We are on the Tibetan plateau. The sky is clear and beautiful, pure Tibetan idyll. On the horizon radiates the summit of Everest, next to Cho Oyu. Tingri is a windswept village situated on a solitary hill on a large strange plain. It’s about. 100 houses in the old Tibetan part, twenty Chinese military barracks and two guest houses for truck drivers and tourists. Locally the town is called Ganggar and on the hill above the town, once lay a dzong, fort. It was part of the great defenses the Tibetans built as a defense against the cucumbers in Nepal. Remains of this wall between Gutsuo and Shegar are still seen in southern Tibet. From here there is a wealth of good and beautiful hiking experiences.

The path leads directly south, across the huge, by Tibetan conditions, lush plateau. It is flat hiking where one does not feel progress. However, there is an encouraging rodent here and there, a mountain hare and not least the majestic lamb vulture high in the sky. We rest in the village of Ghyndaphu located below a hilltop. It is a beautiful little village, with 20 houses. We come in to a family, have lunch and inquire about the course of life outside of Chinese influence. The views of this gigantic plain, where I feel transformed into a micro mouse in a macro landscape, are fabulous. In front of us, Cho Oyu towers up into the sky. The height difference is clear, we walk on a flat field and abruptly rise the giant mountains of this world towards the sky.

After some hard and cold hiking days, we are getting tired, spring has offered three longer Himalayan hikes and now Tibet. A very short moment later, it goes up again and finally Everest begins to appear – though only as a small peak on the horizon. But it’s a great moment, like a pure vitamin injection, I set the pace. The giant north side – it was so infinitely far away and was so¬†intrusive really that I felt a suction in my stomach. Everest, here we are with our plans to climb one of your somewhat smaller neighbors. The form has been good and nothing can stop us in our further plans with our goals. It turns out that there is still a long way to go to the Rongbuk monastery in the valley itself. First I go through a rabbit (entrance portal). It must be a cleansing and auspicious moment. We meet some yak shepherds who have come down from Camp III on Everest and rest with them. Shortly after, I turn around a gravel peak and the Rongbuk monastery itself comes into view. For the next few hours I walk around a bit and see the structure of the monastery. Here are many destroyed buildings and Rongbuk is only approx. half the size of what Klavs Becker-Larsen’s pictures from 1951 show. There are not many spinning prayer mills or pilgrims.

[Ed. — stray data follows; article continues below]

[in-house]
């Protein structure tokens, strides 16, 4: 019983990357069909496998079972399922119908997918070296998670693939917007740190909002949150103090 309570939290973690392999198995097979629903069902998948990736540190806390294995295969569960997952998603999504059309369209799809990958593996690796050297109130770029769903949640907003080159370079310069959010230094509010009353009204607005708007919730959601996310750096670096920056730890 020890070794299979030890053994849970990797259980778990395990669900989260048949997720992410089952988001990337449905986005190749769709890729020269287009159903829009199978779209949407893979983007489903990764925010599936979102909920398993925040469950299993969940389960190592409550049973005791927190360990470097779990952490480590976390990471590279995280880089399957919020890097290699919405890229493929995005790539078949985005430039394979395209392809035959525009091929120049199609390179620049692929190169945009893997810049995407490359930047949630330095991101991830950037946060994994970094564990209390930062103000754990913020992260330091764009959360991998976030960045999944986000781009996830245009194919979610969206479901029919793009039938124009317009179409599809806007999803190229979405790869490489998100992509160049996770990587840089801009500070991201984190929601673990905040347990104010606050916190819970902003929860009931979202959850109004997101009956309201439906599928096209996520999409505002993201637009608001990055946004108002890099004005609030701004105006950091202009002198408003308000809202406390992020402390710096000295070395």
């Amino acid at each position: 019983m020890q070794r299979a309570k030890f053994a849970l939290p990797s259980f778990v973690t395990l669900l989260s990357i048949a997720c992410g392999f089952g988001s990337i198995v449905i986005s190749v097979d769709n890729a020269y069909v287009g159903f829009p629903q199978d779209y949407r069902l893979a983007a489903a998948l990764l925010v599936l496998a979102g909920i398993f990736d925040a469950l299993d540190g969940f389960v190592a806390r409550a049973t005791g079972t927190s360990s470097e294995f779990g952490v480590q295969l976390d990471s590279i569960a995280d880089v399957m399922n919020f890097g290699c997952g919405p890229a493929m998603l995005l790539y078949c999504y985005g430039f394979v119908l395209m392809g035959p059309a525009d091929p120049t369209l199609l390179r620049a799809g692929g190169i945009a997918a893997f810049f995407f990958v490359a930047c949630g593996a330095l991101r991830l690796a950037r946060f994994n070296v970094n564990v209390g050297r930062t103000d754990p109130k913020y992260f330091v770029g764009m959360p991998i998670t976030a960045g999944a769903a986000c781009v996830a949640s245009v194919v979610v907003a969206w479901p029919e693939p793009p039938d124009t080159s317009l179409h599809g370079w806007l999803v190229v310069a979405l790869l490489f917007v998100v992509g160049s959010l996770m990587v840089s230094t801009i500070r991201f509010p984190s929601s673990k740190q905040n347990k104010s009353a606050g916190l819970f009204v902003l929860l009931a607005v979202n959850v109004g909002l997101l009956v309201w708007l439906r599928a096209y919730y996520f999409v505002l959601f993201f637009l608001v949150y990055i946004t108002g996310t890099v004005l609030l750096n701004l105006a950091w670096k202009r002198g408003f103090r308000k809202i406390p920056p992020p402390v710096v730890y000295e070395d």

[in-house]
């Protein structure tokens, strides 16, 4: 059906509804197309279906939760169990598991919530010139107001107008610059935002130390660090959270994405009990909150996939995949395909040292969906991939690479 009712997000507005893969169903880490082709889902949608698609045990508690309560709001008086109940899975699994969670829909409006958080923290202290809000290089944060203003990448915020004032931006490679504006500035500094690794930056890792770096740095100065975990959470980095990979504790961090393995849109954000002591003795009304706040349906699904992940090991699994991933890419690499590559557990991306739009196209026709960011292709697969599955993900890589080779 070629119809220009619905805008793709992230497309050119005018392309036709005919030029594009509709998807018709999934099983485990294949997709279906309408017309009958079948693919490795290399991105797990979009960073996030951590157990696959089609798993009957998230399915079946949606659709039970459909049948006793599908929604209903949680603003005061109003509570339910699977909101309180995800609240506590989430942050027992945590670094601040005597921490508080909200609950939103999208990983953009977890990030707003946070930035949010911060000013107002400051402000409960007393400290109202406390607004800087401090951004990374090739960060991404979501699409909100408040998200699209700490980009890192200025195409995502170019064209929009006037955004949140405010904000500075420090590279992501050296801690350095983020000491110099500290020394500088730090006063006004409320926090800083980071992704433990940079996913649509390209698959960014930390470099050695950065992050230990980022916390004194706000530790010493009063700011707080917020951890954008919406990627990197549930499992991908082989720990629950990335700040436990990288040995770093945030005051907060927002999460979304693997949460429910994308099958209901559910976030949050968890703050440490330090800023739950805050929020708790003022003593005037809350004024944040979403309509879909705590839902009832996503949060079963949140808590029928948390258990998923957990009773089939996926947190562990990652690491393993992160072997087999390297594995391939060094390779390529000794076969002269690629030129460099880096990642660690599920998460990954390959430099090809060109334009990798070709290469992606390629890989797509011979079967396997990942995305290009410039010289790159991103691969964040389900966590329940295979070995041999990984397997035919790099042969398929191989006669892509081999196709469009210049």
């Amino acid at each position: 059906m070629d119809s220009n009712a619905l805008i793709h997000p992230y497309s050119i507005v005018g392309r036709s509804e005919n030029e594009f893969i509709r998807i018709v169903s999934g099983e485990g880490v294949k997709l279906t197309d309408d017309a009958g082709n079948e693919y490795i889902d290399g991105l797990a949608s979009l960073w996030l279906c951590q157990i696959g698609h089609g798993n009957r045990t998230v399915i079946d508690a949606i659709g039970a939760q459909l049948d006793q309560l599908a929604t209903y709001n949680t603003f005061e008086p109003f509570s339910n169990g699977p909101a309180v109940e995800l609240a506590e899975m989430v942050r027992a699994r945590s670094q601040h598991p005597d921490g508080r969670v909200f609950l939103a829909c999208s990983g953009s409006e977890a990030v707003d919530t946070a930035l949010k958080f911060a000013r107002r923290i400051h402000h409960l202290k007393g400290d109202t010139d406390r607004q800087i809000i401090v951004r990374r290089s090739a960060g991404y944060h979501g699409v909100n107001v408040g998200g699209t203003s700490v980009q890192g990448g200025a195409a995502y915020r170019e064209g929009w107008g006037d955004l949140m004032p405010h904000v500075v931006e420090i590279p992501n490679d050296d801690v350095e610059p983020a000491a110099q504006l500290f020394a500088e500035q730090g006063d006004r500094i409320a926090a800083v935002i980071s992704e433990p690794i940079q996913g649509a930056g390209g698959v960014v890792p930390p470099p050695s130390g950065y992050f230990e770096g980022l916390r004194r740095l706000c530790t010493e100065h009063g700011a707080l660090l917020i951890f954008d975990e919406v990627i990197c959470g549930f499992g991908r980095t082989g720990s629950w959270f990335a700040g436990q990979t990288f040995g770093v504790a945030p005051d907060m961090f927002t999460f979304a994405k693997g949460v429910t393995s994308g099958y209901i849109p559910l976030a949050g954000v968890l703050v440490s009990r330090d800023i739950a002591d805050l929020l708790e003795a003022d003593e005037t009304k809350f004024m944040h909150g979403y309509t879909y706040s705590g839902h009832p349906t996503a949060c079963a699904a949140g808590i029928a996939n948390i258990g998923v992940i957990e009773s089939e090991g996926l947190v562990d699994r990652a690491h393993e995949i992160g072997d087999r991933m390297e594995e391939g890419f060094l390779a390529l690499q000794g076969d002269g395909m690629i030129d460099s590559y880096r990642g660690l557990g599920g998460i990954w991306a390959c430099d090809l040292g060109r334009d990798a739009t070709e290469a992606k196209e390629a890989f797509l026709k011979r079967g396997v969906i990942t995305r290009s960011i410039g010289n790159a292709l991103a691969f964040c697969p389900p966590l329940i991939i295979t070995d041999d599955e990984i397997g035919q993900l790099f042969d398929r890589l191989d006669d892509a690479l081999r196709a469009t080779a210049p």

Outside the tranquility of the monastery buildings is a litter-cutting wind that goes through marrow and bone in seconds. Above us, Everest is in glowing red, the last rays of the sun make the place more unreal than it already is. Everest is still somewhat larger than I had first imagined. Here is something inexplicable, I feel the buzz of history and the moment of experience is generous to me.

The valley is quite narrow, not like at Shisha Pangma’s base camp, where the plateau continues as far as the eye can see. The next day we continue in a short march to Everest base camp; are the only ones who this year have gone to the base camp and are looked after by all the expeditions in the finest way. We are in the fateful year of Everest in 1996 and just ten days later the idyll was to turn out to be turned to deadly seriousness with nine dead high on the mountain. There in among two of the Indians who treated us as well. After all, mountaineering on such high mountains is a serious matter. And Everest’s infamous and famous north side has cost far too many lives. A Dane has come this way. One is dead. It is not much to make statistics about, but it is not good.

Tibet and China – a fantastic cultural experience

According to Printerhall.com, China is a cultural experience in a class of its own with its 1,000-year-old culture. For Beijing (or rightly Beijing), which already under Genghis Khan became the Mongols’ first capital after Karakoram, can only be mentioned the Wall, the Ming Tombs, the Forbidden City, Tiananmen Square, the Summer Palace and the Temple of Heaven. Subsequently, many choose to make their way past the ancient imperial city of Xi’an, which as the headquarters of China’s first emperor Qin Shi Huangdi (221 BC), is the cradle of Chinese culture. Here especially draw the world-famous Terracotta Soldiers and the old city wall that partially encircles the old town, where the Muslim Quarter is stunning.

Tibet and China